The county features prominently in the book Suburban Warriors: The Origins of the New American Right by Lisa McGirr. She argues that the county's conservative political orientation in the 20th century owed much to its settlement by Midwestern transplants, who reacted strongly to communist sympathies, the civil rights movement, and the turmoil of the 1960s in nearby Los Angeles — across the "Orange Curtain."
In the 1970s and 1980s, Orange County was one of California's leading Republican voting blocs and a sub-culture of residents to hold "Middle American" values that emphasized a capitalist religious morality in contrast to West coast liberalism that well existed there.
Orange County has a high portion of Republican voters from culturally conservative Asian-American, Middle Eastern and Latino immigrants, many came as refugees from wars and dictatorships, are strongly loyal to policies of the Republican party to defeat communism and radical Islamist terrorism. High numbers of Vietnamese-Americans in Garden Grove and Westminster are also Republican loyalists for the party's anti-communist policies. Vietnamese Americans registered Republicans outnumber Democrats at a rate of 55% to 22%. Republican Assemblyman Van Tran was elected to become the first Vietnamese-American to serve in a state legislature and was tied with Texan Hubert Vo as the highest-ranking elected Vietnamese-American in the United States prior to the 2008 election of Joseph Cao in Louisiana's Second Congressional District. In the 2007 Special Election for the vacant county supervisor seat following Democrat Lou Correa's election to the state senate, two Vietnamese-American Republican candidates topped the list of 10 candidates, separated from each other by only 7 votes, making the Board of Supervisors all-Republican.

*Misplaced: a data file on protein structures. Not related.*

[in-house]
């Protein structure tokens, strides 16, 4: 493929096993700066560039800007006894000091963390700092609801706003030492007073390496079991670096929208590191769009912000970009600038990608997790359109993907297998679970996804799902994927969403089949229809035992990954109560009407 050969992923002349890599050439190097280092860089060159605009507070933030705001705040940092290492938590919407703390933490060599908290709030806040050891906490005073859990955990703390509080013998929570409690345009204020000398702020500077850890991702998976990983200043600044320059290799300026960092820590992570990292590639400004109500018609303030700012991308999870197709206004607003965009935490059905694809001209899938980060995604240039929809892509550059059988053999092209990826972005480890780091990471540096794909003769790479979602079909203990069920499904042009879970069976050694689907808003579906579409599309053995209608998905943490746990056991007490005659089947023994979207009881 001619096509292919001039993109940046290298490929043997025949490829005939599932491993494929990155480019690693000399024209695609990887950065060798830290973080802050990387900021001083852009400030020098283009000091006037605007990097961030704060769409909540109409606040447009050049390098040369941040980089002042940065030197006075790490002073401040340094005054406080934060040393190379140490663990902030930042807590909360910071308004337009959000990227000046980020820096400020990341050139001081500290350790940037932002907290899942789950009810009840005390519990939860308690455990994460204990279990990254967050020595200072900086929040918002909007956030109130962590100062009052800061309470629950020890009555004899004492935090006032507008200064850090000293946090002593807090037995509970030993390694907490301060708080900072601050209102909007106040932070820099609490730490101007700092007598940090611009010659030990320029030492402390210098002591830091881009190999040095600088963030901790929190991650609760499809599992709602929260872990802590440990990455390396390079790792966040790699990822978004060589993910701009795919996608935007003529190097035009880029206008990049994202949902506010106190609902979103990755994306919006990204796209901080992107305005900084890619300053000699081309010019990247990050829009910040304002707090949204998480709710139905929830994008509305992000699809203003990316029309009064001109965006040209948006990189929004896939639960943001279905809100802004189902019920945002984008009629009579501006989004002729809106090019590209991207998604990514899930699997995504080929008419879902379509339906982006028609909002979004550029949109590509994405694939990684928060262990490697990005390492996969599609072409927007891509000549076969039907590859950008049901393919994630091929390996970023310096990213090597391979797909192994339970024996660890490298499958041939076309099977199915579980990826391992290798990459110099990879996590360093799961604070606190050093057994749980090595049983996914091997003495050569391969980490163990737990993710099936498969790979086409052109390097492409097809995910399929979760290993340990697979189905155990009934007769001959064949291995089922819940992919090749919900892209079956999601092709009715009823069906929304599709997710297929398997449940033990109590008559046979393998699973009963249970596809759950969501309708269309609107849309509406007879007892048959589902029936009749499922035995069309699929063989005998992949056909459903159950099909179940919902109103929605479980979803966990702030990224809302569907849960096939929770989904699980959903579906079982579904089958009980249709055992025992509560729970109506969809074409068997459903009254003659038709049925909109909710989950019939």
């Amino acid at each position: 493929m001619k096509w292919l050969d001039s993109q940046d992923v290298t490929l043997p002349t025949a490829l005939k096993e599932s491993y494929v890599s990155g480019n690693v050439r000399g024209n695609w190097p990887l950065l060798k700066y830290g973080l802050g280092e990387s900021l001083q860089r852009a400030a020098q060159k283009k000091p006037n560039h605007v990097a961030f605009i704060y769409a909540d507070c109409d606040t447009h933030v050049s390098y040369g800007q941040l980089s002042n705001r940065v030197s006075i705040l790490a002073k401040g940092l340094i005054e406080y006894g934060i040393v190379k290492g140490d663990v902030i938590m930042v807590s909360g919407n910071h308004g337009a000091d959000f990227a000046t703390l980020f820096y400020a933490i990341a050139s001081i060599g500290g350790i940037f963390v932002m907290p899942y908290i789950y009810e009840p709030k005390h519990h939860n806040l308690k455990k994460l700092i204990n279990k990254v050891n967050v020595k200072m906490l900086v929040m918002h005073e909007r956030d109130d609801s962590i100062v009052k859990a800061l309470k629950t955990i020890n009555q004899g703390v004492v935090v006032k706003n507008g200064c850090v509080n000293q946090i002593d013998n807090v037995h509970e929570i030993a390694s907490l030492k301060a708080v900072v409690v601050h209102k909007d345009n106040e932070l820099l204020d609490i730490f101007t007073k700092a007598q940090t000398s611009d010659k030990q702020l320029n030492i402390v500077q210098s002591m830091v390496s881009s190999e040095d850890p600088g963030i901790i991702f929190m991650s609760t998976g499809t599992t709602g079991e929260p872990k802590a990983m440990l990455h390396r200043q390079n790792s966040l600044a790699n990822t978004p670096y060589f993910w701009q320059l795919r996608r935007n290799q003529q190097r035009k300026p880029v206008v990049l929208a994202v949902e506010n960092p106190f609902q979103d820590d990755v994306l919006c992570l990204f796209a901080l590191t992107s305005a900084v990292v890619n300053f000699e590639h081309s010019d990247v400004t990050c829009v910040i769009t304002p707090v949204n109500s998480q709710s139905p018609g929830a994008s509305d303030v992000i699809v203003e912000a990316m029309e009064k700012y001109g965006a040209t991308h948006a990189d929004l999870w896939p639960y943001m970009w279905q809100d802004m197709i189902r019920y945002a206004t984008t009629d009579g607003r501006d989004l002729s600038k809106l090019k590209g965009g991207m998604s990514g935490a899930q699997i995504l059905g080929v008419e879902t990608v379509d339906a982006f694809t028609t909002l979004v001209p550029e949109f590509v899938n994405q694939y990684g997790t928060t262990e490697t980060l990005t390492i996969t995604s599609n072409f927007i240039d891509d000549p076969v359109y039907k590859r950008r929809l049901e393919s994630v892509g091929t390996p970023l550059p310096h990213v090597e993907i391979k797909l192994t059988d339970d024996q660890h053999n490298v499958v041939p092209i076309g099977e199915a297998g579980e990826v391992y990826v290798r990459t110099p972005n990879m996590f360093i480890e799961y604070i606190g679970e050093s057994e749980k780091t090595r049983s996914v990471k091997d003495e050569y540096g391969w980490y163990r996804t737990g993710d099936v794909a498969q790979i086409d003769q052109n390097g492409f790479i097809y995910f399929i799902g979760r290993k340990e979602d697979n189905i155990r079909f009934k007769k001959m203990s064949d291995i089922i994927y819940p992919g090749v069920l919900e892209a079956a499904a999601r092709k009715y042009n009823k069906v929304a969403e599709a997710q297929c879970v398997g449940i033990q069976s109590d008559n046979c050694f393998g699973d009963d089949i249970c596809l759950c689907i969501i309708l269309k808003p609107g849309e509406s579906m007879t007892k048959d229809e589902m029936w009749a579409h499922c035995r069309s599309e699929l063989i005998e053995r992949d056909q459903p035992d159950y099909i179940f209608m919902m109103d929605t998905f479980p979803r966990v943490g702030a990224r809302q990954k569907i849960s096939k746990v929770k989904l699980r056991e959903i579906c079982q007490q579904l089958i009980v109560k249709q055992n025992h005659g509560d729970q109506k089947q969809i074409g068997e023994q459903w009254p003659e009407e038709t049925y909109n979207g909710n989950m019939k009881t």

The geographical region of Orange County was original county land with some incorporated areas. Today, nearly all property is incorporated into the various cities. A growing consensus believes the remaining county land and most (if not all) county government services could be transferred to the cities or state, with some functions privatized. The remaining county functions would require minimal staffing; virtually eliminating the county government in its current form. This movement is also known as the Ransom Realignment.